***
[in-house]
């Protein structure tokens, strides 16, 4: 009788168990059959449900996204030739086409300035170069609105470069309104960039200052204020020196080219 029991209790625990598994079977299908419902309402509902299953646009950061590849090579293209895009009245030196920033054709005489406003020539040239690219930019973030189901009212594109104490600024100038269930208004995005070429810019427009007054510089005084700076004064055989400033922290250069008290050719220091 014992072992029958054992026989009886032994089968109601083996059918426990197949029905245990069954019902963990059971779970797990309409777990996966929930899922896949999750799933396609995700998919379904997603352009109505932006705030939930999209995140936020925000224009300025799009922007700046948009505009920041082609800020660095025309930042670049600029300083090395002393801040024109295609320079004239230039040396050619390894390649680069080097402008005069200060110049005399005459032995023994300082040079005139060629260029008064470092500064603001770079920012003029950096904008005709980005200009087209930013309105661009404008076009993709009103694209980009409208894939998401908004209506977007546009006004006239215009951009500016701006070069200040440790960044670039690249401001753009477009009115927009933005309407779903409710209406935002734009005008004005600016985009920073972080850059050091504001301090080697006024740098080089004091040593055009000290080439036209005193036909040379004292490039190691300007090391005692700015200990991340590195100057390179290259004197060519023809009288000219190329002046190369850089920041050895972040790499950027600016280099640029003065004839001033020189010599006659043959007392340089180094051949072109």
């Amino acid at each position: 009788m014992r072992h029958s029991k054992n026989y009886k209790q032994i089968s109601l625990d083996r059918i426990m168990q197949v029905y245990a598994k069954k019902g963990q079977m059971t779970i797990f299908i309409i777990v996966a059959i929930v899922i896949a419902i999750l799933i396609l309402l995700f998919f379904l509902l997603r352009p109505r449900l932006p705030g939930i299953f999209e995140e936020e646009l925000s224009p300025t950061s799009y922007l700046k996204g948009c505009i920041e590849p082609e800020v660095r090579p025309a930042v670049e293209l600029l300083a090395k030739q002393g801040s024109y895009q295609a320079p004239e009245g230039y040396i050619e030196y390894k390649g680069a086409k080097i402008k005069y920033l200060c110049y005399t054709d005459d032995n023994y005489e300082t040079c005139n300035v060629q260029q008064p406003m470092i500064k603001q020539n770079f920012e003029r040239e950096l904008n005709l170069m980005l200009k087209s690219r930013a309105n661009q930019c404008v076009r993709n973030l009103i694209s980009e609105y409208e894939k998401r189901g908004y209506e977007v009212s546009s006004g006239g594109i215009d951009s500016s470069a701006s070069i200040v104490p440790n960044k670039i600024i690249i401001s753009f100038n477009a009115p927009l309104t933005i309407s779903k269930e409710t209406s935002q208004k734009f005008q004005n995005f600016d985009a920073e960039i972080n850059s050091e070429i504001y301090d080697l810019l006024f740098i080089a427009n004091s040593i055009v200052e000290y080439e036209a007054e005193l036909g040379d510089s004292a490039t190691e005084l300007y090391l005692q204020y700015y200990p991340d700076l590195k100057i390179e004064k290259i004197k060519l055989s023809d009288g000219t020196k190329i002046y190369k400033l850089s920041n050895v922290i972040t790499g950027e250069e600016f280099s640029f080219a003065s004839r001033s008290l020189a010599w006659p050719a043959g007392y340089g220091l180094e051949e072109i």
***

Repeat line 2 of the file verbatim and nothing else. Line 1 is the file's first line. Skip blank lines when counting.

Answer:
């Protein structure tokens, strides 16, 4: 009788168990059959449900996204030739086409300035170069609105470069309104960039200052204020020196080219 029991209790625990598994079977299908419902309402509902299953646009950061590849090579293209895009009245030196920033054709005489406003020539040239690219930019973030189901009212594109104490600024100038269930208004995005070429810019427009007054510089005084700076004064055989400033922290250069008290050719220091 014992072992029958054992026989009886032994089968109601083996059918426990197949029905245990069954019902963990059971779970797990309409777990996966929930899922896949999750799933396609995700998919379904997603352009109505932006705030939930999209995140936020925000224009300025799009922007700046948009505009920041082609800020660095025309930042670049600029300083090395002393801040024109295609320079004239230039040396050619390894390649680069080097402008005069200060110049005399005459032995023994300082040079005139060629260029008064470092500064603001770079920012003029950096904008005709980005200009087209930013309105661009404008076009993709009103694209980009409208894939998401908004209506977007546009006004006239215009951009500016701006070069200040440790960044670039690249401001753009477009009115927009933005309407779903409710209406935002734009005008004005600016985009920073972080850059050091504001301090080697006024740098080089004091040593055009000290080439036209005193036909040379004292490039190691300007090391005692700015200990991340590195100057390179290259004197060519023809009288000219190329002046190369850089920041050895972040790499950027600016280099640029003065004839001033020189010599006659043959007392340089180094051949072109």